Obama: N. Korea nuclear program 'unacceptable'

President Obama declared North Korea's nuclear program "unacceptable" during a meeting with the leaders of Japan and South Korea on Tuesday in The Hague.

The president said the U.S. commitment to the security of both allies was "unwavering" and said the leaders would seek to deepen diplomatic and military cooperation, including joint exercises on missile defense.

"Our trilateral cooperation has sent a strong signal to Pyongyang that its provocations and threats will be met with a unified response and that the U.S. commitment to the security of both Japan and the Republic of Korea is unwavering, and that a nuclear North Korea is unacceptable," Obama said.


The meeting comes just days after Japan and North Korea agreed to hold formal talks on Pyongyang's nuclear weapons for the first time in more than a year.

Tuesday’s conference also represented a warming of relations between Seoul and Tokyo, whose leaders are locked in a dispute over Japanese soldiers’ treatment of Korean women during World War II. In fact, it was the first time South Korean President Park Geun-hye and Japanese Prime Minister Shinzo Abe had met for formal talks since both were elected more than a year ago.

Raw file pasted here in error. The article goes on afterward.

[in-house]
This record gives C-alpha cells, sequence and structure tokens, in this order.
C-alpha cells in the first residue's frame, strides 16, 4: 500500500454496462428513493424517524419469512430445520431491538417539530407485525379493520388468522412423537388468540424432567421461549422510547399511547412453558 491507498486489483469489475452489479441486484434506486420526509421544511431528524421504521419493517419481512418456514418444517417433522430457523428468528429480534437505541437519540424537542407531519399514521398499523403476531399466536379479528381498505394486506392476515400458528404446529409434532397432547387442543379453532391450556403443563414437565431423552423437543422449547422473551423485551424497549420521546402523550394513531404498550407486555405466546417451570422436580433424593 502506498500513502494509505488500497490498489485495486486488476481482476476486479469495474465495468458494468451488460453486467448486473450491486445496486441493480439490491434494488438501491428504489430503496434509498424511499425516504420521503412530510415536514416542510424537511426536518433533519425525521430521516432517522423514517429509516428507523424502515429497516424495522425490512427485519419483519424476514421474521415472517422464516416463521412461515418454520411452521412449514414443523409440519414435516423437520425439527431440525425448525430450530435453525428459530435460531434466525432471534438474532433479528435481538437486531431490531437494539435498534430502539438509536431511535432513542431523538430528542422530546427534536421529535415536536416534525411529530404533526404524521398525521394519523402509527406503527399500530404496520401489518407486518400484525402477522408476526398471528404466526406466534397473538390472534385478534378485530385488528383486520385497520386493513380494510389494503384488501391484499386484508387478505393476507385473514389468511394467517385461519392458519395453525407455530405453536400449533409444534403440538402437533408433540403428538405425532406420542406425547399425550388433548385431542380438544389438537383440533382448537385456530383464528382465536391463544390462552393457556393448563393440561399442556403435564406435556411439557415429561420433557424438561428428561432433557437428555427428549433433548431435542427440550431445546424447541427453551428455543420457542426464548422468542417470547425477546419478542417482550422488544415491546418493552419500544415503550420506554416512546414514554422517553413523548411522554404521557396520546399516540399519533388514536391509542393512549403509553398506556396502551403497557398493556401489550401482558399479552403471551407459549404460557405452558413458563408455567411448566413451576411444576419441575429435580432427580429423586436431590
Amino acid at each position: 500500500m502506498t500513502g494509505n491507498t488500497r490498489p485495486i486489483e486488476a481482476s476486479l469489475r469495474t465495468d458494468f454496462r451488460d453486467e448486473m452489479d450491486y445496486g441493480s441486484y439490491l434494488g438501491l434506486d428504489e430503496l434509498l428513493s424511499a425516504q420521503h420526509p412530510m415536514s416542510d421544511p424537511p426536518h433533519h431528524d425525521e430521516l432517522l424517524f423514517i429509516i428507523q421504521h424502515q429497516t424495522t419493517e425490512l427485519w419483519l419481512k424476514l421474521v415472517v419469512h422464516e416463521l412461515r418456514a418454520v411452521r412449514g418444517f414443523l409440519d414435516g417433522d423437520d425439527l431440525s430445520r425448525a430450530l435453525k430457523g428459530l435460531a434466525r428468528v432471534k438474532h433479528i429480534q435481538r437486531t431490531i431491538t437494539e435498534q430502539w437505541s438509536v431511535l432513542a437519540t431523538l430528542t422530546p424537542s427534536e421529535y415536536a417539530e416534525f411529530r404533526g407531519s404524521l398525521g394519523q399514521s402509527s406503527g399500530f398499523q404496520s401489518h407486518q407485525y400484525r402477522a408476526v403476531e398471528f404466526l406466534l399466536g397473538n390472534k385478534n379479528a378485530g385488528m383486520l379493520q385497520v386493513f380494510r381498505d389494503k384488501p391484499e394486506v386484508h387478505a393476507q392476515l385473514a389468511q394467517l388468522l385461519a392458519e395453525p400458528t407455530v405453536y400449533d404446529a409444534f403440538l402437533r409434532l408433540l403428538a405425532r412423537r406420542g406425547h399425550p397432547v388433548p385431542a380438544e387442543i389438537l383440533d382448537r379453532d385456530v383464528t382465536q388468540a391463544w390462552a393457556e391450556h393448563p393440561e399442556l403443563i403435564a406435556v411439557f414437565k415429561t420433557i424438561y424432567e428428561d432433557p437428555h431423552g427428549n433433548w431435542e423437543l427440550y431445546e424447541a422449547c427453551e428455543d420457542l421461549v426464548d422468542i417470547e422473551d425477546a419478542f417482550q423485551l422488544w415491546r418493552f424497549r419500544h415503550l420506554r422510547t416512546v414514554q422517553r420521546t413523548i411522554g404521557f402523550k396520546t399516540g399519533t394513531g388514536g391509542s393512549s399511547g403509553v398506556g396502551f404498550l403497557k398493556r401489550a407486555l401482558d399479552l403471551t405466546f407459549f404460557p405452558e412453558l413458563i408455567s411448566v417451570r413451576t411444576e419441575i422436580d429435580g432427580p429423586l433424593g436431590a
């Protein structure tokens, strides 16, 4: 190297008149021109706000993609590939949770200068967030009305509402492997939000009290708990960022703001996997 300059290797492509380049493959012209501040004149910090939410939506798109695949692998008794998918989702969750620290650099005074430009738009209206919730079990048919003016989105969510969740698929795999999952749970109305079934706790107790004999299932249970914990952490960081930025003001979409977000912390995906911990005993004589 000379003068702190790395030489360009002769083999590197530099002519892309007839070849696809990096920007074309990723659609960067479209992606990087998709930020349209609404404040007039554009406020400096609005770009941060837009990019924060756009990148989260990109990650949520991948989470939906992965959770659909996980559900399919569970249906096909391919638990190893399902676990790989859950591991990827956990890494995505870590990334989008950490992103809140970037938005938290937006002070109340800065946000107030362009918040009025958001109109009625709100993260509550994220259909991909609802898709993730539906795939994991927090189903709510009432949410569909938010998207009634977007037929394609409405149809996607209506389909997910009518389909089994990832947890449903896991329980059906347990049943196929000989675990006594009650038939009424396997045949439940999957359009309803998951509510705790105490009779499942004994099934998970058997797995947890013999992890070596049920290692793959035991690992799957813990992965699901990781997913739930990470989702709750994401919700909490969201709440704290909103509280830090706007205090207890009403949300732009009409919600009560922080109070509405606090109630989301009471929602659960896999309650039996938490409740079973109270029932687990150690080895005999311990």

South Korea has asked Japan to pay reparations to women who were forced into sexual slavery, and Park has criticized Abe's visit to a shrine in Tokyo honoring Japanese veterans from the era.

Obama stressed that it was "very important for our three nations to display this kind of unity and shared determination."

"It's an important message to our citizens; it's an important message to the Asia Pacific region," Obama said.

Park noted that the U.S. had "worked very hard to make today's meeting happen."


"I sincerely hope that this meeting will offer a chance for us to reaffirm our trilateral coordination and strengthen cooperation on the nuclear front," Park said.

Abe said he was "so very happy to be able to see" Park at the summit.

"It is highly meaningful and also timely that the leaders of the three countries sharing basic values and strategic interests are gathering together to have extensive discussions of security," Abe said.